Graziano: After Monday night's loss, Giants coach Tom Coughlin said that the inability to run the ball ranked with the pass protection as his top concern. The passing game remains a work in progress, as we've discussed here, so the Giants would like to be able to establish the run and operate the offense through Jennings and rookie running back Andre Williams. They will not go away from this plan, as they believe it to be their only hope.

Coughlin has said more than once that the inability to run the ball last year deprived the offense of balance and led to the league-leading 40 turnovers, so he and his coaching staff are determined to be able to run the ball reliably in 2014. They spent good money on Jennings in free agency and drafted Williams in the fourth round (which is high for a running back these days!), and they will continue to feed them the ball. But, man, you're right, things don't get any easier with these defensive fronts they're facing early in the season -- Detroit last week, Arizona this week, Houston next week. Life's tough in the big city.

Anyway, thanks, Josh. This was fun. Travel safe and I'll see you Sunday at MetLife.
EAST RUTHERFORD, N.J. -- New York Giants defensive end Jason Pierre-Paul came out of Monday night's game briefly with a neck/shoulder injury, but he returned and finished the game. The Giants had some concern that the problem might continue into this week, but so far it has not. Pierre-Paul practiced with the team in full Wednesday and said afterwards that he had no limitations.

"I feel good," Pierre-Paul said. "I'll be out there. Full go."

Not participating in practice were wide receiver Odell Beckham Jr. (hamstring), offensive lineman James Brewer (back), defensive tackle Markus Kuhn (ankle), punter Steve Weatherford (ankle), linebacker Devon Kennard (hamstring) and defensive tackle Cullen Jenkins (hip).

The Weatherford, Kennard and Jenkins injuries all happened in Monday's game. Jenkins said he expects to play Sunday but couldn't be sure he'd practice Thursday. If he can't go Sunday, that would leave the Giants very thin at defensive tackle assuming Kuhn is still out.

Kennard said he pulled his right hamstring on the first defensive snap of the game (and of his NFL career) when he caught his cleat on the turf. He has no idea when they'll let him practice.

Weatherford got good news on his sprained ankle. He's got some torn ligaments but won't need surgery, and he's not ruling out the chance he can be on the field Sunday.

Beckham fielded some punts at the beginning of practice, which he didn't do last week, but he didn't run with them and continued to work off to the side while the team practiced.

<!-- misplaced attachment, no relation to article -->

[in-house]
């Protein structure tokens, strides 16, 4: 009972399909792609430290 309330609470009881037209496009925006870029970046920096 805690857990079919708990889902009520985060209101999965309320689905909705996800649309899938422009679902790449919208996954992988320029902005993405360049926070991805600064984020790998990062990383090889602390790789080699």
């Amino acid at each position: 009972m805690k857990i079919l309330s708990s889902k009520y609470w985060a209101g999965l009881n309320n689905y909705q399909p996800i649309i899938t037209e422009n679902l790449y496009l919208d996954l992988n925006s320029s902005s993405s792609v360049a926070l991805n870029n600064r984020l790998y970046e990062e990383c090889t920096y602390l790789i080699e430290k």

Bruce Arians brought a new offense with him when he took over as Arizona Cardinals coach last year, and it took a while for veteran quarterback Carson Palmer to master it. So when Arians watches New York Giants quarterback Eli Manning right now, he sees a familiar sight -- a veteran going through growing pains as he works to learn a new offense.

"I don't think there's any doubt," said Arians, whose Cardinals visit the Giants at 1 p.m. ET on Sunday. "It's very hard for somebody to change after they've been in a system. I did this with Carson Palmer last year. He'd been in the same system pretty much nine years and he has ideas and you're trying to reprogram. It's easier getting a rookie and brainwashing him than it is to take a veteran and change him totally into a new system."

The Giants' offense looked poor throughout the preseason and did again in racking up only 197 yards in a season-opening loss in Detroit on Monday night. Manning and the passing game have struggled so badly to get on track that wide receiver Victor Cruz is publicly petitioning for more targets. The problems range from pass protection up front to Manning's continued struggles with the footwork and timing on which new coordinator Ben McAdoo's West Coast scheme is based. And it's possible it's going to be a long time before it looks the way they want it to look.

"I try never to judge a quarterback in a new offense until Week 8," Arians said. "Because it just takes so much time, and you see the same defense all through OTAs and all of training camp. Now, all of a sudden you're seeing a different defense every week and a different game plan, and I think it takes a while to get through a number of different-style clubs and swing it back and really see the improvement in the second half of the season."

That's potentially bad news for a Giants team that started 0-6 last year and was hoping to get off to a faster start this year. But Arians' point is that it takes time, as he saw last year when he had to teach his own scheme to Palmer.

"It was Week 8 for us last year," Arians said. "That's when, all of a sudden, you could see the guys around him start to get it and play faster and play better. Instead of waiting to see a guy come open, he was throwing guys open. When you can throw the ball on time, trust the receiver is going to be there, everything happens a second or a second and a half faster. And that's a lot of time when you're talking about the passing game."